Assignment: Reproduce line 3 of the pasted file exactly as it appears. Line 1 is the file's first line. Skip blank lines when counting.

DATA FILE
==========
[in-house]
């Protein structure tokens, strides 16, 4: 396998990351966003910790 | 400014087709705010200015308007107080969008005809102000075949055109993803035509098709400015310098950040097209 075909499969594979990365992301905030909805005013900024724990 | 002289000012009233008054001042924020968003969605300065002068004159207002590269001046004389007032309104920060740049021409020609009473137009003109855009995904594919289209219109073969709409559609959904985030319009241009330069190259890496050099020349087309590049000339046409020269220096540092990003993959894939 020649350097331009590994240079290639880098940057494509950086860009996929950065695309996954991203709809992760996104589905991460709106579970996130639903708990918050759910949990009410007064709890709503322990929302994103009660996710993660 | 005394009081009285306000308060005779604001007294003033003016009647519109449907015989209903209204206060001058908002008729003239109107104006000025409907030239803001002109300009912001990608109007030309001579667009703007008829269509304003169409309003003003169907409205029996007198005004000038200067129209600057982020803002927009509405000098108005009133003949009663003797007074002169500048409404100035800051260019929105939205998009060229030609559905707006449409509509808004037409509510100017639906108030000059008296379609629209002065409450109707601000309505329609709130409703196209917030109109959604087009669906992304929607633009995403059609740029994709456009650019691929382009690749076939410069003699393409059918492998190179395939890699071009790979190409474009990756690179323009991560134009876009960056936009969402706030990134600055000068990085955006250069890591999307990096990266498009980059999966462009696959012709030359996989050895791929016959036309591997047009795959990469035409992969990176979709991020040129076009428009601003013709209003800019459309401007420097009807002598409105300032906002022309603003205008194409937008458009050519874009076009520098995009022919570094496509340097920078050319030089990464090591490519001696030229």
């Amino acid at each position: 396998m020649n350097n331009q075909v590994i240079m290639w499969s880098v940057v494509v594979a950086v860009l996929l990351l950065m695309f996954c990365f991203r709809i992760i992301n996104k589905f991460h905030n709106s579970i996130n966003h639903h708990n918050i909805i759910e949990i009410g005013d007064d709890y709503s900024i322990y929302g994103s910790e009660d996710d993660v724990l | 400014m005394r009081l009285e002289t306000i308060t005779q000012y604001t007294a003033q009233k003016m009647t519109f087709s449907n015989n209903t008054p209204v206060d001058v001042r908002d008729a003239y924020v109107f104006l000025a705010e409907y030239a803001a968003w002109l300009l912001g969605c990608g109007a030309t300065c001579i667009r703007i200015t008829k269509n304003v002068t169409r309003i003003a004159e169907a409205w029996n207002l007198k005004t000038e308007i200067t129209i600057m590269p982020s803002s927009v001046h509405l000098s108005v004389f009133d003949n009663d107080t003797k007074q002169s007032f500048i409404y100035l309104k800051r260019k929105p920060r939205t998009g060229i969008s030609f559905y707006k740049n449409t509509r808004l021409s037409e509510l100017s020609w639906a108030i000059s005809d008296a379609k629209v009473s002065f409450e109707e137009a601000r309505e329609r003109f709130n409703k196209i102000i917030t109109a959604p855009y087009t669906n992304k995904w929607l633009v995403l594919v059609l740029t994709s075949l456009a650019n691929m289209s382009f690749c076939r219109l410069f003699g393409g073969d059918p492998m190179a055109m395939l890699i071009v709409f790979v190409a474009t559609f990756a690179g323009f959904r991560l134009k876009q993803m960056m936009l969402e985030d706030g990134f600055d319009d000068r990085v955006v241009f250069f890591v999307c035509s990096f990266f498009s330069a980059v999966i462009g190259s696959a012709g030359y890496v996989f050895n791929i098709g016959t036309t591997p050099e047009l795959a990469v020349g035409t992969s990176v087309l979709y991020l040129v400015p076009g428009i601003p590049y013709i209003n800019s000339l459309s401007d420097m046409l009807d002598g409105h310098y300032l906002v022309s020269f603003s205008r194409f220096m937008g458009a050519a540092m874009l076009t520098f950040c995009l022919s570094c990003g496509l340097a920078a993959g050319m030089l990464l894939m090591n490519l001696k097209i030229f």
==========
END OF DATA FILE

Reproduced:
């Amino acid at each position: 396998m020649n350097n331009q075909v590994i240079m290639w499969s880098v940057v494509v594979a950086v860009l996929l990351l950065m695309f996954c990365f991203r709809i992760i992301n996104k589905f991460h905030n709106s579970i996130n966003h639903h708990n918050i909805i759910e949990i009410g005013d007064d709890y709503s900024i322990y929302g994103s910790e009660d996710d993660v724990l | 400014m005394r009081l009285e002289t306000i308060t005779q000012y604001t007294a003033q009233k003016m009647t519109f087709s449907n015989n209903t008054p209204v206060d001058v001042r908002d008729a003239y924020v109107f104006l000025a705010e409907y030239a803001a968003w002109l300009l912001g969605c990608g109007a030309t300065c001579i667009r703007i200015t008829k269509n304003v002068t169409r309003i003003a004159e169907a409205w029996n207002l007198k005004t000038e308007i200067t129209i600057m590269p982020s803002s927009v001046h509405l000098s108005v004389f009133d003949n009663d107080t003797k007074q002169s007032f500048i409404y100035l309104k800051r260019k929105p920060r939205t998009g060229i969008s030609f559905y707006k740049n449409t509509r808004l021409s037409e509510l100017s020609w639906a108030i000059s005809d008296a379609k629209v009473s002065f409450e109707e137009a601000r309505e329609r003109f709130n409703k196209i102000i917030t109109a959604p855009y087009t669906n992304k995904w929607l633009v995403l594919v059609l740029t994709s075949l456009a650019n691929m289209s382009f690749c076939r219109l410069f003699g393409g073969d059918p492998m190179a055109m395939l890699i071009v709409f790979v190409a474009t559609f990756a690179g323009f959904r991560l134009k876009q993803m960056m936009l969402e985030d706030g990134f600055d319009d000068r990085v955006v241009f250069f890591v999307c035509s990096f990266f498009s330069a980059v999966i462009g190259s696959a012709g030359y890496v996989f050895n791929i098709g016959t036309t591997p050099e047009l795959a990469v020349g035409t992969s990176v087309l979709y991020l040129v400015p076009g428009i601003p590049y013709i209003n800019s000339l459309s401007d420097m046409l009807d002598g409105h310098y300032l906002v022309s020269f603003s205008r194409f220096m937008g458009a050519a540092m874009l076009t520098f950040c995009l022919s570094c990003g496509l340097a920078a993959g050319m030089l990464l894939m090591n490519l001696k097209i030229f």